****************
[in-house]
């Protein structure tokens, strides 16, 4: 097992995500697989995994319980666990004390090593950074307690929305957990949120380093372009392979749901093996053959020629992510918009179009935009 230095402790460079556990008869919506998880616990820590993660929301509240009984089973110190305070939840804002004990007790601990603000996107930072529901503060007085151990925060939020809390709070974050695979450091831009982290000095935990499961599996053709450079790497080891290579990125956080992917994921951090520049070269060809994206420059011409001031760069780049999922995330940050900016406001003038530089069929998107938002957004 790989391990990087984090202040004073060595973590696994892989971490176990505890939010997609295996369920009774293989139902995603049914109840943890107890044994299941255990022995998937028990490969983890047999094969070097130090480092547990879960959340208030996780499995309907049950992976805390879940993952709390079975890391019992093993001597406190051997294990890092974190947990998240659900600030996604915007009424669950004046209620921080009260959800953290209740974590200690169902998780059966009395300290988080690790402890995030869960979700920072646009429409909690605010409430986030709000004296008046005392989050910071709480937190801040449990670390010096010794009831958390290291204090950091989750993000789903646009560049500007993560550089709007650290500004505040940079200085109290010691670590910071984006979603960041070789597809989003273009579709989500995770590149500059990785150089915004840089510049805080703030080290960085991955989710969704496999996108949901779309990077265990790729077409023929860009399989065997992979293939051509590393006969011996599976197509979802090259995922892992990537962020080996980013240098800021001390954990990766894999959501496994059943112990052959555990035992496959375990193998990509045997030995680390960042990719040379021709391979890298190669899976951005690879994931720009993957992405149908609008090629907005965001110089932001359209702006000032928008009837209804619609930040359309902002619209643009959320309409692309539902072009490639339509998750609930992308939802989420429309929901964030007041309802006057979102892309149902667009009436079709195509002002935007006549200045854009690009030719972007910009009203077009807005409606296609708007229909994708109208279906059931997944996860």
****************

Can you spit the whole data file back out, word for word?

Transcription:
[in-house]
């Protein structure tokens, strides 16, 4: 097992995500697989995994319980666990004390090593950074307690929305957990949120380093372009392979749901093996053959020629992510918009179009935009 230095402790460079556990008869919506998880616990820590993660929301509240009984089973110190305070939840804002004990007790601990603000996107930072529901503060007085151990925060939020809390709070974050695979450091831009982290000095935990499961599996053709450079790497080891290579990125956080992917994921951090520049070269060809994206420059011409001031760069780049999922995330940050900016406001003038530089069929998107938002957004 790989391990990087984090202040004073060595973590696994892989971490176990505890939010997609295996369920009774293989139902995603049914109840943890107890044994299941255990022995998937028990490969983890047999094969070097130090480092547990879960959340208030996780499995309907049950992976805390879940993952709390079975890391019992093993001597406190051997294990890092974190947990998240659900600030996604915007009424669950004046209620921080009260959800953290209740974590200690169902998780059966009395300290988080690790402890995030869960979700920072646009429409909690605010409430986030709000004296008046005392989050910071709480937190801040449990670390010096010794009831958390290291204090950091989750993000789903646009560049500007993560550089709007650290500004505040940079200085109290010691670590910071984006979603960041070789597809989003273009579709989500995770590149500059990785150089915004840089510049805080703030080290960085991955989710969704496999996108949901779309990077265990790729077409023929860009399989065997992979293939051509590393006969011996599976197509979802090259995922892992990537962020080996980013240098800021001390954990990766894999959501496994059943112990052959555990035992496959375990193998990509045997030995680390960042990719040379021709391979890298190669899976951005690879994931720009993957992405149908609008090629907005965001110089932001359209702006000032928008009837209804619609930040359309902002619209643009959320309409692309539902072009490639339509998750609930992308939802989420429309929901964030007041309802006057979102892309149902667009009436079709195509002002935007006549200045854009690009030719972007910009009203077009807005409606296609708007229909994708109208279906059931997944996860």